Exclusion from health and education

To tackle poverty and inequality, there is a continued need for inclusive, high-quality education and maternal and child health.
Upper secondary school students in Viet Nam complete a mental health survey. Photo: Fiona Samuels, ODI, 2016

While there has been a concerted – and, to some extent, successful – effort to address access to health and education in the current development agenda, there is a long way to go.

Girls still face chronic educational deprivation in some parts of the world. In health care, girls and young women remain exceptionally vulnerable to death and disease.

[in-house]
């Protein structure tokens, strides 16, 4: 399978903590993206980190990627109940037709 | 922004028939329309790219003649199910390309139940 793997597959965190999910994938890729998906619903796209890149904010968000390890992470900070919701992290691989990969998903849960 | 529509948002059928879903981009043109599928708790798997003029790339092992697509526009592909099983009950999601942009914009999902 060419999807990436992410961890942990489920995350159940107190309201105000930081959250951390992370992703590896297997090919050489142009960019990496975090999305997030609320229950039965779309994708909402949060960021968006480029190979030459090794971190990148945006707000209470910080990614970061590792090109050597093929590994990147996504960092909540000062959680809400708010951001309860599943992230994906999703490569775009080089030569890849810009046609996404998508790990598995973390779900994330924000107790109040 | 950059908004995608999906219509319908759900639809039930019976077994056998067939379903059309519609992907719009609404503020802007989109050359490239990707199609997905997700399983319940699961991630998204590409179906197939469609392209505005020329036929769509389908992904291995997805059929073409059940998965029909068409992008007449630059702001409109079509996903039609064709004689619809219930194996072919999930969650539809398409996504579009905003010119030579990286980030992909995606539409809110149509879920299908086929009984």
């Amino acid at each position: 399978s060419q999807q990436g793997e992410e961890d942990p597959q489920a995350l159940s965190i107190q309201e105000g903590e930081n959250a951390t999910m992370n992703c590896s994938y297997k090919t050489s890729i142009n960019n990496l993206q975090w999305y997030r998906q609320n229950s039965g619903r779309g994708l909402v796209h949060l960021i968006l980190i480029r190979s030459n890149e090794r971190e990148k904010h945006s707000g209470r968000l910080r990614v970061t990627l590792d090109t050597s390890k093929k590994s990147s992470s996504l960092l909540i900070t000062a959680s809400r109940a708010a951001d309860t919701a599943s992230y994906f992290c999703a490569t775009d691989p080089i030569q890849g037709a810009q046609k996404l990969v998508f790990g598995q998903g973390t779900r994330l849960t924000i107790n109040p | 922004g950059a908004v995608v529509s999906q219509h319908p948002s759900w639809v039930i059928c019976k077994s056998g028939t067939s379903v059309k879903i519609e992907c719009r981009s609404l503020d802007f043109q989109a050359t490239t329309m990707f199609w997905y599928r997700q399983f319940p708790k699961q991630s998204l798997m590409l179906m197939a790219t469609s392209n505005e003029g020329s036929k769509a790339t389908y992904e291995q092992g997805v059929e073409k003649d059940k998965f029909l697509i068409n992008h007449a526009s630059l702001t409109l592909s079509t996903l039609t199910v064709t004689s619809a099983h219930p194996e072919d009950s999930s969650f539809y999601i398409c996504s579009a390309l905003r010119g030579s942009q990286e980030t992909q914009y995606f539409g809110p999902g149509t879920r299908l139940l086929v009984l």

Many people living with HIV and AIDS still do not have access to the necessary treatment, care and support.

Despite an overall 44% decrease in maternal mortality ratios since 1990, maternal deaths remain shockingly high in many countries.

Our work aims to apply a gender- and exclusion-sensitive lens to issues like school violence, education and early marriage, adolescent fertility choices, sexual and reproductive health, and HIV and AIDs.

We also explore how these topics interlink with livelihoods, migration and broader poverty and inequality.